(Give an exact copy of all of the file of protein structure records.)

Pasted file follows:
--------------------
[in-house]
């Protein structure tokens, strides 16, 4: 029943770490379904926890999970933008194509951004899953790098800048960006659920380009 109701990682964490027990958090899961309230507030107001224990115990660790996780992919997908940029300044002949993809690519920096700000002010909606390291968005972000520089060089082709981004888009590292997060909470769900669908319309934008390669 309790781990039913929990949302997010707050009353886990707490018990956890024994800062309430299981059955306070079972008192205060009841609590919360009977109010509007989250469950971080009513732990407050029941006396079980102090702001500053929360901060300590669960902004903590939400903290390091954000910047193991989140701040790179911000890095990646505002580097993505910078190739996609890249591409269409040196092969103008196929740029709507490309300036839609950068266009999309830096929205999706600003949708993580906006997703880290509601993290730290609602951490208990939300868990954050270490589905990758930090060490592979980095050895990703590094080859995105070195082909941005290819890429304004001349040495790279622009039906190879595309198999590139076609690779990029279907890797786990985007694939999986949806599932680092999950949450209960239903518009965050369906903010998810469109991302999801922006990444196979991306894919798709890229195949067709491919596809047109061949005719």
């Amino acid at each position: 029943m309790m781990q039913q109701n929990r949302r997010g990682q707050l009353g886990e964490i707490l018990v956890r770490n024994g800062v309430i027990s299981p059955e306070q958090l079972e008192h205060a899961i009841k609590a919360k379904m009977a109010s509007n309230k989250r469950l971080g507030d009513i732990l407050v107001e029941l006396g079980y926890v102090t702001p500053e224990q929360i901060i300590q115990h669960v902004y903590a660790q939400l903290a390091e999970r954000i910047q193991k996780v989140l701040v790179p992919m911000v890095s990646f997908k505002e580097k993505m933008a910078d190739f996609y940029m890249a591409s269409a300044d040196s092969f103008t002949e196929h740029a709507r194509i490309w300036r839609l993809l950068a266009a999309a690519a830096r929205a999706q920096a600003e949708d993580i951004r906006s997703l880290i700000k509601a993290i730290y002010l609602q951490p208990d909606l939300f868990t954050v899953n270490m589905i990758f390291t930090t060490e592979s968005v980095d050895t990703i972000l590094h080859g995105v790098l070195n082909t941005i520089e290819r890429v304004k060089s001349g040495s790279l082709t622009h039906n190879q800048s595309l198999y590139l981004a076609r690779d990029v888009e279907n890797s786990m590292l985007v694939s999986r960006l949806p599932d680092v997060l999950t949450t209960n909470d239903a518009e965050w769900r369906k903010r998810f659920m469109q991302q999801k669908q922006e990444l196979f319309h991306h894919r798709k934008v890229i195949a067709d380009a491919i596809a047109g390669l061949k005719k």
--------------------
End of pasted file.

[in-house]
């Protein structure tokens, strides 16, 4: 029943770490379904926890999970933008194509951004899953790098800048960006659920380009 109701990682964490027990958090899961309230507030107001224990115990660790996780992919997908940029300044002949993809690519920096700000002010909606390291968005972000520089060089082709981004888009590292997060909470769900669908319309934008390669 309790781990039913929990949302997010707050009353886990707490018990956890024994800062309430299981059955306070079972008192205060009841609590919360009977109010509007989250469950971080009513732990407050029941006396079980102090702001500053929360901060300590669960902004903590939400903290390091954000910047193991989140701040790179911000890095990646505002580097993505910078190739996609890249591409269409040196092969103008196929740029709507490309300036839609950068266009999309830096929205999706600003949708993580906006997703880290509601993290730290609602951490208990939300868990954050270490589905990758930090060490592979980095050895990703590094080859995105070195082909941005290819890429304004001349040495790279622009039906190879595309198999590139076609690779990029279907890797786990985007694939999986949806599932680092999950949450209960239903518009965050369906903010998810469109991302999801922006990444196979991306894919798709890229195949067709491919596809047109061949005719």
């Amino acid at each position: 029943m309790m781990q039913q109701n929990r949302r997010g990682q707050l009353g886990e964490i707490l018990v956890r770490n024994g800062v309430i027990s299981p059955e306070q958090l079972e008192h205060a899961i009841k609590a919360k379904m009977a109010s509007n309230k989250r469950l971080g507030d009513i732990l407050v107001e029941l006396g079980y926890v102090t702001p500053e224990q929360i901060i300590q115990h669960v902004y903590a660790q939400l903290a390091e999970r954000i910047q193991k996780v989140l701040v790179p992919m911000v890095s990646f997908k505002e580097k993505m933008a910078d190739f996609y940029m890249a591409s269409a300044d040196s092969f103008t002949e196929h740029a709507r194509i490309w300036r839609l993809l950068a266009a999309a690519a830096r929205a999706q920096a600003e949708d993580i951004r906006s997703l880290i700000k509601a993290i730290y002010l609602q951490p208990d909606l939300f868990t954050v899953n270490m589905i990758f390291t930090t060490e592979s968005v980095d050895t990703i972000l590094h080859g995105v790098l070195n082909t941005i520089e290819r890429v304004k060089s001349g040495s790279l082709t622009h039906n190879q800048s595309l198999y590139l981004a076609r690779d990029v888009e279907n890797s786990m590292l985007v694939s999986r960006l949806p599932d680092v997060l999950t949450t209960n909470d239903a518009e965050w769900r369906k903010r998810f659920m469109q991302q999801k669908q922006e990444l196979f319309h991306h894919r798709k934008v890229i195949a067709d380009a491919i596809a047109g390669l061949k005719k």